July 13, 2004, Beijing
The emblem for the Beijing 2008 Paralympic Games is
unveiled in a grand ceremony at the China Millennium Monument today.
"Today three years ago was a day that the Chinese nation is
most proud of when we were awarded the right to host the 2008 Olympic Games and
Paralympics. This evening, we are here to celebrate once again and launch the
2008 Paralympic emblem," said Deng Pufang, President of the China Disabled
Person' Federation (CDPF) and also a BOCOG executive president.
"The launch of the 2008 Beijing Paralympic emblem will
surely further encourage China's disabled athletes to continue winning glory for
our country with relentless effort and perseverance in the international
Paralympic competition fields," said Deng.
The unveiling was witnessed by Chinese Vice Premier Hui
Liangyu, BOCOG President Liu Qi, BOCOG Executive PresidentWang Qishan and IPC
Vice-President François Terranova, together with an audience of about a thousand
cheerful Beijing residents.
The Emblem for the 2008 Paralympic Games is in a figure of
an athlete in motion, implying the tremendous efforts a handicapped person has
to make in sports as well as in real life.
Dubbed "Sky, Earth and Human Being," the emblem is
typically Chinese because of its form and style, particularly of its
The three colours in the emblem represent the sun (red),
the sky (blue) and the earth (green) and reflect the integration of heart, body
and spirit in human being ?C the core of the philosophy of Chinese culture and
that of the Paralympic Games. The emblem also reflects the common spirit shared
by both the Paralympic Games and the Olympic Games, embodying the concept of
"People's Games" of the 2008 Olympics.
A hint of Chinese calligraphy can be perceived in the shape
of the athlete, which is the Chinese character "zhi." "Zhi," most frequently
used in ancient written Chinese language, means birth, life, as well as arrival
and achievement. Interestingly, the shape of the Chinese character itself is
made of twists and turns which implies the process of achieving goals and the
life of human being. Both the emblem for the Paralympics and the emblem for the
Olympics integrate traditional Chinese art elements and modern design concepts
and carry the same message of friendship, joy and harmony.
The International Paralympic Committee (IPC) approved the
design of the emblem at its Management Committee meeting held in Bonn, Germany
on June 25, 2004.
The design was well-received in the IPC. When BOCOG
delegation finished its presentation, members of the IPC Management Committee
unanimously approved the emblem by acclamation. IPC President Phil Craven wrote
his comments on a sample copy of the emblem: "An athlete whose spirit is truly
in motion," implying that the design is in full conformity with the Paralympic
motto of "Spirit in Motion."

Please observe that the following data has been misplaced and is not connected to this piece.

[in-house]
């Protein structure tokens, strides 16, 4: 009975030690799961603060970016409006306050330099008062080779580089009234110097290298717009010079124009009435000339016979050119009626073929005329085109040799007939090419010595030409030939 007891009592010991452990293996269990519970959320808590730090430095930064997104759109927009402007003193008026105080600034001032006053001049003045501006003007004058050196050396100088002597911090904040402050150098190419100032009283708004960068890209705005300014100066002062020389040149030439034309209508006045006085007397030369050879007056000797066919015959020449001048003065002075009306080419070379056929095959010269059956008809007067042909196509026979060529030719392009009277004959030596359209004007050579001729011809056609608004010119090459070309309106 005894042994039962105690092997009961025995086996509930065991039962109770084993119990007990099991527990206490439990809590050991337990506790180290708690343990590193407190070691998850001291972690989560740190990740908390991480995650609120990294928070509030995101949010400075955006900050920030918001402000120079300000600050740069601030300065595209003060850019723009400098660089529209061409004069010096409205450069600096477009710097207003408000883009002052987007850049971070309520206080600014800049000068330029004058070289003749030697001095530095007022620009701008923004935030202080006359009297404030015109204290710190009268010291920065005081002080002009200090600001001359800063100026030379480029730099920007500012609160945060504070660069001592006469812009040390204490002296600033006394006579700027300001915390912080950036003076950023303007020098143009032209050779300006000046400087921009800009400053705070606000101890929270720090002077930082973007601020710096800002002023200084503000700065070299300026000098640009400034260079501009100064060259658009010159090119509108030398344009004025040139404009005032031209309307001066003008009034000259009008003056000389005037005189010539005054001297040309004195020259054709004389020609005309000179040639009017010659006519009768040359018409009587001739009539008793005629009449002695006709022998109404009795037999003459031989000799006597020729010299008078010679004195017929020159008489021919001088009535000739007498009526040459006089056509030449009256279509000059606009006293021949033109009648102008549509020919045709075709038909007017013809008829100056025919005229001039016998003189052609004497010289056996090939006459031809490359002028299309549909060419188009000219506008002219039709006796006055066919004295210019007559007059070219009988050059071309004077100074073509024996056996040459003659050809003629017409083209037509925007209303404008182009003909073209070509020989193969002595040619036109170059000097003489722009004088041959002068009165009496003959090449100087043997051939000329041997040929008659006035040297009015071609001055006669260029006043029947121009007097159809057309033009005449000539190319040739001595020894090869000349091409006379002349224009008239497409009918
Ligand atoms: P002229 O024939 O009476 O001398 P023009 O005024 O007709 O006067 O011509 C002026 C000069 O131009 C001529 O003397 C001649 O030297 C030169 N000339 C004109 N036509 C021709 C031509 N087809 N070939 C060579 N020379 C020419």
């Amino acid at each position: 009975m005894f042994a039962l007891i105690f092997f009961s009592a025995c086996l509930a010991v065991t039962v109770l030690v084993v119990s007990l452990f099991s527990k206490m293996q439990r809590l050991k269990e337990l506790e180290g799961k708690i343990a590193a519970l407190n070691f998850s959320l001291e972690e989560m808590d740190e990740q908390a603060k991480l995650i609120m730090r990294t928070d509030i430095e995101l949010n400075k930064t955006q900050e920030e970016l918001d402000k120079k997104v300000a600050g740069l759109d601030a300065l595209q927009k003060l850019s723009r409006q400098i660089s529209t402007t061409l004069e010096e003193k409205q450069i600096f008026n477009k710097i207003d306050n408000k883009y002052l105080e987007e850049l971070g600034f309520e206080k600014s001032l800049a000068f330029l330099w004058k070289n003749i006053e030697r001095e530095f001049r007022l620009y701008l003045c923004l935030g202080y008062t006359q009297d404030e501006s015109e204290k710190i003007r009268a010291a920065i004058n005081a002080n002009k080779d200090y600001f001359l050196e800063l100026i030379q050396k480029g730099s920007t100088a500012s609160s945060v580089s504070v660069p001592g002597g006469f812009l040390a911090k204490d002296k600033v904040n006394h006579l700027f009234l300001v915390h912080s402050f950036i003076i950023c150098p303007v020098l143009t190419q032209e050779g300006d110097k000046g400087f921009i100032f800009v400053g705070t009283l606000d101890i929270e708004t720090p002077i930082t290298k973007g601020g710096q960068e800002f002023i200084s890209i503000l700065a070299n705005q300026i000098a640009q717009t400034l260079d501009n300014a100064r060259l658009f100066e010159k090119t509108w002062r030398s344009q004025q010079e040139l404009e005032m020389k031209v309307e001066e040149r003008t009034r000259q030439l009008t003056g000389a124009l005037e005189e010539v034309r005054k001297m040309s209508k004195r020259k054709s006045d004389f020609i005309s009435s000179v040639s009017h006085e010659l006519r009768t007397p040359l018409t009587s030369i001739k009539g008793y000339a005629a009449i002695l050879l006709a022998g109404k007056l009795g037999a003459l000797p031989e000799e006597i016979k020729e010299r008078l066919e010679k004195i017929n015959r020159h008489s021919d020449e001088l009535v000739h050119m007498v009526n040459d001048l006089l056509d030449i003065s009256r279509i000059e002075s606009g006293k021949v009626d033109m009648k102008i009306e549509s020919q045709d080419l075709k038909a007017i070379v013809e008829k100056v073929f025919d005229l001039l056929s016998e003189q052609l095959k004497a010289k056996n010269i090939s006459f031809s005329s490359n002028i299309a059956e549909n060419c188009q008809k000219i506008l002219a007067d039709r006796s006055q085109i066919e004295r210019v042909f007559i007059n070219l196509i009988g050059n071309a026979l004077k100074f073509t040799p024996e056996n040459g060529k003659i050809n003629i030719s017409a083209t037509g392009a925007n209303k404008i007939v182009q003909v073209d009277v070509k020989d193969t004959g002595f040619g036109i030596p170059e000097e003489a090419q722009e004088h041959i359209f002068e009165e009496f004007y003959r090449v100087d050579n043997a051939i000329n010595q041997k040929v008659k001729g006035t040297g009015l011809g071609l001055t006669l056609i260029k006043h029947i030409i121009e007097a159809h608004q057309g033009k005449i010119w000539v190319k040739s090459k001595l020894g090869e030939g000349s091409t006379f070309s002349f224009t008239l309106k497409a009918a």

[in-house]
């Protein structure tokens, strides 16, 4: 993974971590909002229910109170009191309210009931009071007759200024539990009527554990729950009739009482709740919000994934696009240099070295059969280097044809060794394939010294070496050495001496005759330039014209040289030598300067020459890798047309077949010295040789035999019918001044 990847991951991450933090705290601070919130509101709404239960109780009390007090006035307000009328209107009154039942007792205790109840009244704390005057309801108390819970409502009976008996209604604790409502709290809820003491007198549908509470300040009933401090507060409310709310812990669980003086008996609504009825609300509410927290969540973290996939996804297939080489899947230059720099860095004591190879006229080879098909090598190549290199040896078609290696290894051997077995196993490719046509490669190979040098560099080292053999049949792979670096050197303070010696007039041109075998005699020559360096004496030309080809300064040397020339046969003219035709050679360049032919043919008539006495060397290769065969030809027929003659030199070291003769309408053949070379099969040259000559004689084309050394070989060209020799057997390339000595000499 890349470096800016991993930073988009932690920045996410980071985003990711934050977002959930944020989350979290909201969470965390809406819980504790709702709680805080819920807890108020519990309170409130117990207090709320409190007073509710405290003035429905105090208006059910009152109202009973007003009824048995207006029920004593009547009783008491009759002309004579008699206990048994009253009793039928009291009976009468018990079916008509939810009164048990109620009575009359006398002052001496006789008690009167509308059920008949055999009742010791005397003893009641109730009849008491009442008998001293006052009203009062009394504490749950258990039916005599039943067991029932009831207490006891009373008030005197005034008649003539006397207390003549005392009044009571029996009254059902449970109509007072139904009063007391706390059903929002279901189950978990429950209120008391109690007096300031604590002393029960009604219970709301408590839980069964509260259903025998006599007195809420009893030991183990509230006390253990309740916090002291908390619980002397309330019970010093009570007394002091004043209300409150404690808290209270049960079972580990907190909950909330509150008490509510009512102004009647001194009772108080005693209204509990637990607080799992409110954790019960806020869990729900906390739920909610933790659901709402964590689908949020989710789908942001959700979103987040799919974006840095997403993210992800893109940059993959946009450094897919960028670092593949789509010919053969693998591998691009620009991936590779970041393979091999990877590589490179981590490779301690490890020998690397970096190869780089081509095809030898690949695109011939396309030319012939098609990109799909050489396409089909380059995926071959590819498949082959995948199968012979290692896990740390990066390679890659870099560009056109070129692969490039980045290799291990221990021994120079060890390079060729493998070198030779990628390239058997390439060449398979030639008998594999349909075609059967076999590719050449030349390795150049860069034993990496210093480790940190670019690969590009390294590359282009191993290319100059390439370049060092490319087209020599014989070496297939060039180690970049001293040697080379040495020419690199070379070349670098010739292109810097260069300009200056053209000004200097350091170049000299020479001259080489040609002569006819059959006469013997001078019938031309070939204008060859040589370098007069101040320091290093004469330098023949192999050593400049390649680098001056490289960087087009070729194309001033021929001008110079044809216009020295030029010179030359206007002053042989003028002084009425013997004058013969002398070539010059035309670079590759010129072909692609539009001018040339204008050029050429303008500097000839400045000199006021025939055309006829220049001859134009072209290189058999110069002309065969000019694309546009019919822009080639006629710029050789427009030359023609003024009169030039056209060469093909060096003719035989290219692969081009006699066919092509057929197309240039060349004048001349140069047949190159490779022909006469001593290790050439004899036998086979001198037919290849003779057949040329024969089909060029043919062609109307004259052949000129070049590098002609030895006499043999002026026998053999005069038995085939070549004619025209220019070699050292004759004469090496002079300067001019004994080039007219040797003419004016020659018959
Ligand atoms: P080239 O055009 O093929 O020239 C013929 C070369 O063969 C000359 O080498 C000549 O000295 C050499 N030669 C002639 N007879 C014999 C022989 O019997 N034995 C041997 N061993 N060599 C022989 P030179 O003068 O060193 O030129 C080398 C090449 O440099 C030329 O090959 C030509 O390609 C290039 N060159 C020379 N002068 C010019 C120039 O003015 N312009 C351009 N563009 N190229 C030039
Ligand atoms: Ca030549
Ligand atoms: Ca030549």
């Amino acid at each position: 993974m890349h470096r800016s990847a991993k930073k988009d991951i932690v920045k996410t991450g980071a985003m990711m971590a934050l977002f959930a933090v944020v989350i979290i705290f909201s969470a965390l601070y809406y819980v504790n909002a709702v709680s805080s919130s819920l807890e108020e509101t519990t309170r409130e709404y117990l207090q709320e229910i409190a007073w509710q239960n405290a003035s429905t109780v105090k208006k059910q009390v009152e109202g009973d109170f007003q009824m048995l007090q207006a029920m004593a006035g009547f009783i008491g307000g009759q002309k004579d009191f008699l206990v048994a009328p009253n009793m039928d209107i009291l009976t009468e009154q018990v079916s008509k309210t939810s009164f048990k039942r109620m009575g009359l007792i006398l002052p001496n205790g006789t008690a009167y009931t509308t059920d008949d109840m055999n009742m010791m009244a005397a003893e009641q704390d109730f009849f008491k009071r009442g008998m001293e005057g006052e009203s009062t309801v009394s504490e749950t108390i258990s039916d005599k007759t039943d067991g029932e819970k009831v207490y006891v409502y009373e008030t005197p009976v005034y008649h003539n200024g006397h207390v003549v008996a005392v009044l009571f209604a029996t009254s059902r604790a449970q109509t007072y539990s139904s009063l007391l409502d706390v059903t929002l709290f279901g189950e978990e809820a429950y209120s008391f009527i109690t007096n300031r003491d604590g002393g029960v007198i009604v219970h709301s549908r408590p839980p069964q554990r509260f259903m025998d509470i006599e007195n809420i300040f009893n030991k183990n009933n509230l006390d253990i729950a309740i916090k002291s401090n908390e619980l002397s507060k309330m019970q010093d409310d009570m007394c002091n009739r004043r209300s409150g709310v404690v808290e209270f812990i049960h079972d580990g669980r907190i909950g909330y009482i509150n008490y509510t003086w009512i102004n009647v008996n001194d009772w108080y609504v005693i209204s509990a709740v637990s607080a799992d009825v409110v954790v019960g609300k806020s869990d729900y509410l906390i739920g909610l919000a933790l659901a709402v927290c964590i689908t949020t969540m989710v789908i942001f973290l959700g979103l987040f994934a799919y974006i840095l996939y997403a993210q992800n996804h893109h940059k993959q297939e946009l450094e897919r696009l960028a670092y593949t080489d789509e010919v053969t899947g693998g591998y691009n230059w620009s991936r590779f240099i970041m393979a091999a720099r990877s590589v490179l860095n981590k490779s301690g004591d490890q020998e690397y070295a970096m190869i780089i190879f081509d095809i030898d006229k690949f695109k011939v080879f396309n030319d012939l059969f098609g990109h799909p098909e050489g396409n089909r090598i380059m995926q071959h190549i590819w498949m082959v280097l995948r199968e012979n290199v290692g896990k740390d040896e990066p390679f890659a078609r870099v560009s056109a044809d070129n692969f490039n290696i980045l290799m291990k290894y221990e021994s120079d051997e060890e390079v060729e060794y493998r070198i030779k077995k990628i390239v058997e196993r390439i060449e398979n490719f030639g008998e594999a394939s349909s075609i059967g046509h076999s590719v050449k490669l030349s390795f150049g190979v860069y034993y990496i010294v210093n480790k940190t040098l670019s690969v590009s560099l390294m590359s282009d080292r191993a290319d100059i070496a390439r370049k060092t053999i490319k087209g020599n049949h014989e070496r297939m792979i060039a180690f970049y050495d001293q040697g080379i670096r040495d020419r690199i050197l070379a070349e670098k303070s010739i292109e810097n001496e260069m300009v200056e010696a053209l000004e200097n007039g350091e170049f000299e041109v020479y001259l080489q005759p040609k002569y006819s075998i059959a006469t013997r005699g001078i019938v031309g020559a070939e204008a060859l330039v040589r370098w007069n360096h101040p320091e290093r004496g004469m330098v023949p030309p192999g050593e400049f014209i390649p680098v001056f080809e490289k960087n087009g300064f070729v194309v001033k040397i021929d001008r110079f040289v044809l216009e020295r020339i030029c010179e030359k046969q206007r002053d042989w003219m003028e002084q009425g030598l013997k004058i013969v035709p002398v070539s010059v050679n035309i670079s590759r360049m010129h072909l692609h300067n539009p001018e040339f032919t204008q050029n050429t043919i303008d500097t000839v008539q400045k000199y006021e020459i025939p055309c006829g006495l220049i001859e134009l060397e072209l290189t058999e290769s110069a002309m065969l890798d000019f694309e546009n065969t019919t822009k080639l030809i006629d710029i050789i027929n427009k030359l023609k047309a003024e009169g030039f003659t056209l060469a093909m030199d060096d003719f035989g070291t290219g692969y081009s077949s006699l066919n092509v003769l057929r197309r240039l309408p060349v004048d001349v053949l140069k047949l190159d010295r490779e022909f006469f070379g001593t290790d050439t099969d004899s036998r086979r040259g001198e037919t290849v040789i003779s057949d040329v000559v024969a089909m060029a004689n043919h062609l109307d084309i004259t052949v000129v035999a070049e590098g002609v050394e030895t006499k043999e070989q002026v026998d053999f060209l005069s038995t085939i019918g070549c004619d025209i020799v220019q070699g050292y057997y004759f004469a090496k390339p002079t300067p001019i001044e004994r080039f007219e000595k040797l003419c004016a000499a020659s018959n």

The solicitation process began in March 2004, when five top
design institutions, including art academies, design firms as well as a design
studio, were invited to participate in the competition after they passed a
preliminary screening. The China Disabled Persons' Federation was entrusted to
invite designers among disabled people to participate.
Upon the initiation of the competition, the participants
were given a briefing to outline specific messaging and functional criteria that
the design was expected to achieve. The idea was crystal clear: the emblem would
has to convey a message of peace and harmony. It has to be warm and inviting as
well as progressive and dynamic. While reflecting Chinese heritage, it has to be
globally understood, and preferably, globally accepted. Above all, the design
has to embody the concepts of Beijing 2008 Games and to spread to the world the
significance that a Paralympic Games is bestowed upon.
By the end of April, 81 effective entries were received,
among which 13 pieces were from handicapped designers. On May 1, a panel
consisting of both international and Chinese judges evaluated all the pieces of
work and spoke out their minds.
BOCOG's Executive Board, attaching great importance to the
emblem and to the Paralympics itself, met on two different occasions to review
the proposed designs and made their suggestions regarding the possible revision
of some designs. Public opinions were also taken into consideration when
representatives from all walks of life were given a chance to comments on the
The judging panel met again in early June to further review
the short-listed pieces. To refine these works, BOCOG then invited some
outstanding artists to revise them. The whole process was carried out in
accordance with pre-set legal procedure and in line with the principles of
"openness, fair and transparency."
Finally, on June 21, the State Council, China's cabinet,
gave its approval to the final emblem design before it was presented to the IPC.
It was unveiled on July 13 to mark a symbolic yet significant step on BOCOG's
road to the 2008 Paralympic Games.